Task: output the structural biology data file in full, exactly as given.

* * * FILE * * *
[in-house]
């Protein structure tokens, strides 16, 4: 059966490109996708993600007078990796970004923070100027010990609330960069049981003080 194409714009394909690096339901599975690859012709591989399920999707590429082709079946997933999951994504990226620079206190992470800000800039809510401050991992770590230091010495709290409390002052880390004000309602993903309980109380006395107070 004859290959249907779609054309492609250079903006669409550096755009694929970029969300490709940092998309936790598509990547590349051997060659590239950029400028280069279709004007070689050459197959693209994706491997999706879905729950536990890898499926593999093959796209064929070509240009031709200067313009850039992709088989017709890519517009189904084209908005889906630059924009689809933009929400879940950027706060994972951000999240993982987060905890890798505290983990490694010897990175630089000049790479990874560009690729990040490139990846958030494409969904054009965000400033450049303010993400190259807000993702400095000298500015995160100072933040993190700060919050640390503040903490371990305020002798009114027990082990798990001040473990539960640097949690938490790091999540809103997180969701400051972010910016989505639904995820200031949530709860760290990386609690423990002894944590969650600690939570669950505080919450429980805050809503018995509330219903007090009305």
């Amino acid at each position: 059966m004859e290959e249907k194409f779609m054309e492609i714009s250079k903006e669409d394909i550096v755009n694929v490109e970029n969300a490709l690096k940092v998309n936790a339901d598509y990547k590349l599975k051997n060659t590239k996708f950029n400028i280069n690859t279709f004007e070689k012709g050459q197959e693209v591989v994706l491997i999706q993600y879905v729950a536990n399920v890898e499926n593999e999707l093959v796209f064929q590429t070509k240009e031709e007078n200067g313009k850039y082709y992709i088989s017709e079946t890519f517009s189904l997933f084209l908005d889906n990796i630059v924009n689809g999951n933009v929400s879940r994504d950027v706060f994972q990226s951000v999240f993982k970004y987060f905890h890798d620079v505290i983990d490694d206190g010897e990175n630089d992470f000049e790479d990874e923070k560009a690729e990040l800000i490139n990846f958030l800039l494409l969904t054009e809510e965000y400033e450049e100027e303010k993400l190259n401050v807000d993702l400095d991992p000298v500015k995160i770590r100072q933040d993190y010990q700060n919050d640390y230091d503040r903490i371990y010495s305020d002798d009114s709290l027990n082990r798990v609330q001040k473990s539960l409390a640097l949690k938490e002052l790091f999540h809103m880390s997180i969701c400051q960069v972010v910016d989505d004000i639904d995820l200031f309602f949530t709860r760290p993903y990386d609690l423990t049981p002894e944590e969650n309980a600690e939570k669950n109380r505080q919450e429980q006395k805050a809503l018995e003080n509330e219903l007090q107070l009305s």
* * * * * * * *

[in-house]
């Protein structure tokens, strides 16, 4: 059966490109996708993600007078990796970004923070100027010990609330960069049981003080 194409714009394909690096339901599975690859012709591989399920999707590429082709079946997933999951994504990226620079206190992470800000800039809510401050991992770590230091010495709290409390002052880390004000309602993903309980109380006395107070 004859290959249907779609054309492609250079903006669409550096755009694929970029969300490709940092998309936790598509990547590349051997060659590239950029400028280069279709004007070689050459197959693209994706491997999706879905729950536990890898499926593999093959796209064929070509240009031709200067313009850039992709088989017709890519517009189904084209908005889906630059924009689809933009929400879940950027706060994972951000999240993982987060905890890798505290983990490694010897990175630089000049790479990874560009690729990040490139990846958030494409969904054009965000400033450049303010993400190259807000993702400095000298500015995160100072933040993190700060919050640390503040903490371990305020002798009114027990082990798990001040473990539960640097949690938490790091999540809103997180969701400051972010910016989505639904995820200031949530709860760290990386609690423990002894944590969650600690939570669950505080919450429980805050809503018995509330219903007090009305």
């Amino acid at each position: 059966m004859e290959e249907k194409f779609m054309e492609i714009s250079k903006e669409d394909i550096v755009n694929v490109e970029n969300a490709l690096k940092v998309n936790a339901d598509y990547k590349l599975k051997n060659t590239k996708f950029n400028i280069n690859t279709f004007e070689k012709g050459q197959e693209v591989v994706l491997i999706q993600y879905v729950a536990n399920v890898e499926n593999e999707l093959v796209f064929q590429t070509k240009e031709e007078n200067g313009k850039y082709y992709i088989s017709e079946t890519f517009s189904l997933f084209l908005d889906n990796i630059v924009n689809g999951n933009v929400s879940r994504d950027v706060f994972q990226s951000v999240f993982k970004y987060f905890h890798d620079v505290i983990d490694d206190g010897e990175n630089d992470f000049e790479d990874e923070k560009a690729e990040l800000i490139n990846f958030l800039l494409l969904t054009e809510e965000y400033e450049e100027e303010k993400l190259n401050v807000d993702l400095d991992p000298v500015k995160i770590r100072q933040d993190y010990q700060n919050d640390y230091d503040r903490i371990y010495s305020d002798d009114s709290l027990n082990r798990v609330q001040k473990s539960l409390a640097l949690k938490e002052l790091f999540h809103m880390s997180i969701c400051q960069v972010v910016d989505d004000i639904d995820l200031f309602f949530t709860r760290p993903y990386d609690l423990t049981p002894e944590e969650n309980a600690e939570k669950n109380r505080q919450e429980q006395k805050a809503l018995e003080n509330e219903l007090q107070l009305s």